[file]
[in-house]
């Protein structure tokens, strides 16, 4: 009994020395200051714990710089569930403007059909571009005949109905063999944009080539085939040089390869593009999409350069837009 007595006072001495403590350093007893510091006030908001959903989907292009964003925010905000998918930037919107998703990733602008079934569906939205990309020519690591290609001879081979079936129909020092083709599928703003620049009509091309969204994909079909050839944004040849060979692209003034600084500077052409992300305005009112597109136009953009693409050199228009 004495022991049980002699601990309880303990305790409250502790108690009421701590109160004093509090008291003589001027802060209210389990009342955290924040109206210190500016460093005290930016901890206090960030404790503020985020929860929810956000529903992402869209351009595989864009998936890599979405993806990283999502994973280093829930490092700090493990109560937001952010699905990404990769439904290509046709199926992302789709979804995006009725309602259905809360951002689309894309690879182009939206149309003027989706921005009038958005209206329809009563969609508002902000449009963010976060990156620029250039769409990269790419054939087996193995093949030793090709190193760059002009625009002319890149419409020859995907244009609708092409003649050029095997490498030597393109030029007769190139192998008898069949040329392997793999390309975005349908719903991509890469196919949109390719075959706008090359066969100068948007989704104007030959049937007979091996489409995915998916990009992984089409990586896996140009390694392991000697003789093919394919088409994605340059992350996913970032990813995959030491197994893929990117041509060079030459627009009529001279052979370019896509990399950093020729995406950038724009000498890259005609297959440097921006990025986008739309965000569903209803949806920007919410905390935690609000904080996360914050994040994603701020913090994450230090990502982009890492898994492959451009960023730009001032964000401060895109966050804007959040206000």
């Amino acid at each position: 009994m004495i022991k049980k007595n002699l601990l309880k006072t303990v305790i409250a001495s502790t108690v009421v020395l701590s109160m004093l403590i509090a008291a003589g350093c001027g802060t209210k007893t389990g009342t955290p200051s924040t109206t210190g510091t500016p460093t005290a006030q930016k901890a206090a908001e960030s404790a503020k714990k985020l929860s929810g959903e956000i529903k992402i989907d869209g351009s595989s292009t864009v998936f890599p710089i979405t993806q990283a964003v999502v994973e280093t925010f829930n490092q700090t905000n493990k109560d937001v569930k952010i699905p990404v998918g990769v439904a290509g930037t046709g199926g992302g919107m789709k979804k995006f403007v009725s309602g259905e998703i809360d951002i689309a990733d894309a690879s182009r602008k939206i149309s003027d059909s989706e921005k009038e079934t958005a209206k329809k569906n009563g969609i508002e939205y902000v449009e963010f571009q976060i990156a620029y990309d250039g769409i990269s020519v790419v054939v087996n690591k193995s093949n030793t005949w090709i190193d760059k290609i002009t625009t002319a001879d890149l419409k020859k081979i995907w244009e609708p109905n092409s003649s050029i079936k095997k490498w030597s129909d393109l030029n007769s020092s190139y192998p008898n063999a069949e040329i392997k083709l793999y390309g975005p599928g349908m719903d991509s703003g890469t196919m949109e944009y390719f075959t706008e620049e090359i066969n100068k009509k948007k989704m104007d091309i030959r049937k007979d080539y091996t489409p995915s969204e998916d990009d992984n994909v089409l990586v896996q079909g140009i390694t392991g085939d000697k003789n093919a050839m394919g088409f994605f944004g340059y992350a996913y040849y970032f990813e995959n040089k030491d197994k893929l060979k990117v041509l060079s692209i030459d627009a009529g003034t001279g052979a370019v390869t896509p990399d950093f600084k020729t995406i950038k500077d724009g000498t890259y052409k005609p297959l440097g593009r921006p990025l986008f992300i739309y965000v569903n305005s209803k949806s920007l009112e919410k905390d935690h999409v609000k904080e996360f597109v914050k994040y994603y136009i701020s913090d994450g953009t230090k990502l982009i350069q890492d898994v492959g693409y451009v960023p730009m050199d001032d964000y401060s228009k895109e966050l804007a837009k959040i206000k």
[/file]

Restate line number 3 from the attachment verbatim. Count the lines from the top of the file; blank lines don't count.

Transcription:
């Amino acid at each position: 009994m004495i022991k049980k007595n002699l601990l309880k006072t303990v305790i409250a001495s502790t108690v009421v020395l701590s109160m004093l403590i509090a008291a003589g350093c001027g802060t209210k007893t389990g009342t955290p200051s924040t109206t210190g510091t500016p460093t005290a006030q930016k901890a206090a908001e960030s404790a503020k714990k985020l929860s929810g959903e956000i529903k992402i989907d869209g351009s595989s292009t864009v998936f890599p710089i979405t993806q990283a964003v999502v994973e280093t925010f829930n490092q700090t905000n493990k109560d937001v569930k952010i699905p990404v998918g990769v439904a290509g930037t046709g199926g992302g919107m789709k979804k995006f403007v009725s309602g259905e998703i809360d951002i689309a990733d894309a690879s182009r602008k939206i149309s003027d059909s989706e921005k009038e079934t958005a209206k329809k569906n009563g969609i508002e939205y902000v449009e963010f571009q976060i990156a620029y990309d250039g769409i990269s020519v790419v054939v087996n690591k193995s093949n030793t005949w090709i190193d760059k290609i002009t625009t002319a001879d890149l419409k020859k081979i995907w244009e609708p109905n092409s003649s050029i079936k095997k490498w030597s129909d393109l030029n007769s020092s190139y192998p008898n063999a069949e040329i392997k083709l793999y390309g975005p599928g349908m719903d991509s703003g890469t196919m949109e944009y390719f075959t706008e620049e090359i066969n100068k009509k948007k989704m104007d091309i030959r049937k007979d080539y091996t489409p995915s969204e998916d990009d992984n994909v089409l990586v896996q079909g140009i390694t392991g085939d000697k003789n093919a050839m394919g088409f994605f944004g340059y992350a996913y040849y970032f990813e995959n040089k030491d197994k893929l060979k990117v041509l060079s692209i030459d627009a009529g003034t001279g052979a370019v390869t896509p990399d950093f600084k020729t995406i950038k500077d724009g000498t890259y052409k005609p297959l440097g593009r921006p990025l986008f992300i739309y965000v569903n305005s209803k949806s920007l009112e919410k905390d935690h999409v609000k904080e996360f597109v914050k994040y994603y136009i701020s913090d994450g953009t230090k990502l982009i350069q890492d898994v492959g693409y451009v960023p730009m050199d001032d964000y401060s228009k895109e966050l804007a837009k959040i206000k």